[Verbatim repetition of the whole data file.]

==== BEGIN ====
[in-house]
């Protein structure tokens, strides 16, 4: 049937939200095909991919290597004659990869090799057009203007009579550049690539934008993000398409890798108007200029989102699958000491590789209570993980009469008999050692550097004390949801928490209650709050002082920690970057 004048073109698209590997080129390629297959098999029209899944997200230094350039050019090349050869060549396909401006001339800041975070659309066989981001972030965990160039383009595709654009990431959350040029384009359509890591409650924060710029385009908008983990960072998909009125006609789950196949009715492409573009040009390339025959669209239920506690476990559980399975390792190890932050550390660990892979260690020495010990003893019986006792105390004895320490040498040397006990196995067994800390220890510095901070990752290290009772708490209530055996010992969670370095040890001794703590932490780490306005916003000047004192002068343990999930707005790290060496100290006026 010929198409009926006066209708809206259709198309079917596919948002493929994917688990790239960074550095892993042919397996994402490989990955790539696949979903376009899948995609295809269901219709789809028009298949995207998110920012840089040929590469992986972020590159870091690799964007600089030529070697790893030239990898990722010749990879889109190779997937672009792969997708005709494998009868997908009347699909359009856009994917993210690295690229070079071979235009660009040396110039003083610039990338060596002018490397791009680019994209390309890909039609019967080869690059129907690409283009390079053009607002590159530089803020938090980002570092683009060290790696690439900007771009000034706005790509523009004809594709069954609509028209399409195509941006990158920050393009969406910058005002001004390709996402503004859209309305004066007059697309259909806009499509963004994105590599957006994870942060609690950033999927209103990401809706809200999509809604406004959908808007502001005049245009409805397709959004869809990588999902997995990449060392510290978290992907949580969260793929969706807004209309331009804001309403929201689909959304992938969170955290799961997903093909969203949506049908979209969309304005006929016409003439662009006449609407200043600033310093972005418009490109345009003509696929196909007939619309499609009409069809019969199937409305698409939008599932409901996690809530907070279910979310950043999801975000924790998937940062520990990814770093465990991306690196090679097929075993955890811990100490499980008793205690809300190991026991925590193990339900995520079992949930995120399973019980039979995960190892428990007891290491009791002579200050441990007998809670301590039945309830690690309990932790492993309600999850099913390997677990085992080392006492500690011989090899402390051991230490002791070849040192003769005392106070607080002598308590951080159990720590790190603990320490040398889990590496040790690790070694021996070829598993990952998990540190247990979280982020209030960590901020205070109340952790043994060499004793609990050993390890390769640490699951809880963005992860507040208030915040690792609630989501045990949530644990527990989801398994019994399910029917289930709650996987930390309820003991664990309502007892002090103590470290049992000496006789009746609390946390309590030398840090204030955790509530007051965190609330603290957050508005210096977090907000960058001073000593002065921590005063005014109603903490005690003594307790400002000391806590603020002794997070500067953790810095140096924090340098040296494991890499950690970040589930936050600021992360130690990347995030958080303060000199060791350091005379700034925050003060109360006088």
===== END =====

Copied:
[in-house]
């Protein structure tokens, strides 16, 4: 049937939200095909991919290597004659990869090799057009203007009579550049690539934008993000398409890798108007200029989102699958000491590789209570993980009469008999050692550097004390949801928490209650709050002082920690970057 004048073109698209590997080129390629297959098999029209899944997200230094350039050019090349050869060549396909401006001339800041975070659309066989981001972030965990160039383009595709654009990431959350040029384009359509890591409650924060710029385009908008983990960072998909009125006609789950196949009715492409573009040009390339025959669209239920506690476990559980399975390792190890932050550390660990892979260690020495010990003893019986006792105390004895320490040498040397006990196995067994800390220890510095901070990752290290009772708490209530055996010992969670370095040890001794703590932490780490306005916003000047004192002068343990999930707005790290060496100290006026 010929198409009926006066209708809206259709198309079917596919948002493929994917688990790239960074550095892993042919397996994402490989990955790539696949979903376009899948995609295809269901219709789809028009298949995207998110920012840089040929590469992986972020590159870091690799964007600089030529070697790893030239990898990722010749990879889109190779997937672009792969997708005709494998009868997908009347699909359009856009994917993210690295690229070079071979235009660009040396110039003083610039990338060596002018490397791009680019994209390309890909039609019967080869690059129907690409283009390079053009607002590159530089803020938090980002570092683009060290790696690439900007771009000034706005790509523009004809594709069954609509028209399409195509941006990158920050393009969406910058005002001004390709996402503004859209309305004066007059697309259909806009499509963004994105590599957006994870942060609690950033999927209103990401809706809200999509809604406004959908808007502001005049245009409805397709959004869809990588999902997995990449060392510290978290992907949580969260793929969706807004209309331009804001309403929201689909959304992938969170955290799961997903093909969203949506049908979209969309304005006929016409003439662009006449609407200043600033310093972005418009490109345009003509696929196909007939619309499609009409069809019969199937409305698409939008599932409901996690809530907070279910979310950043999801975000924790998937940062520990990814770093465990991306690196090679097929075993955890811990100490499980008793205690809300190991026991925590193990339900995520079992949930995120399973019980039979995960190892428990007891290491009791002579200050441990007998809670301590039945309830690690309990932790492993309600999850099913390997677990085992080392006492500690011989090899402390051991230490002791070849040192003769005392106070607080002598308590951080159990720590790190603990320490040398889990590496040790690790070694021996070829598993990952998990540190247990979280982020209030960590901020205070109340952790043994060499004793609990050993390890390769640490699951809880963005992860507040208030915040690792609630989501045990949530644990527990989801398994019994399910029917289930709650996987930390309820003991664990309502007892002090103590470290049992000496006789009746609390946390309590030398840090204030955790509530007051965190609330603290957050508005210096977090907000960058001073000593002065921590005063005014109603903490005690003594307790400002000391806590603020002794997070500067953790810095140096924090340098040296494991890499950690970040589930936050600021992360130690990347995030958080303060000199060791350091005379700034925050003060109360006088």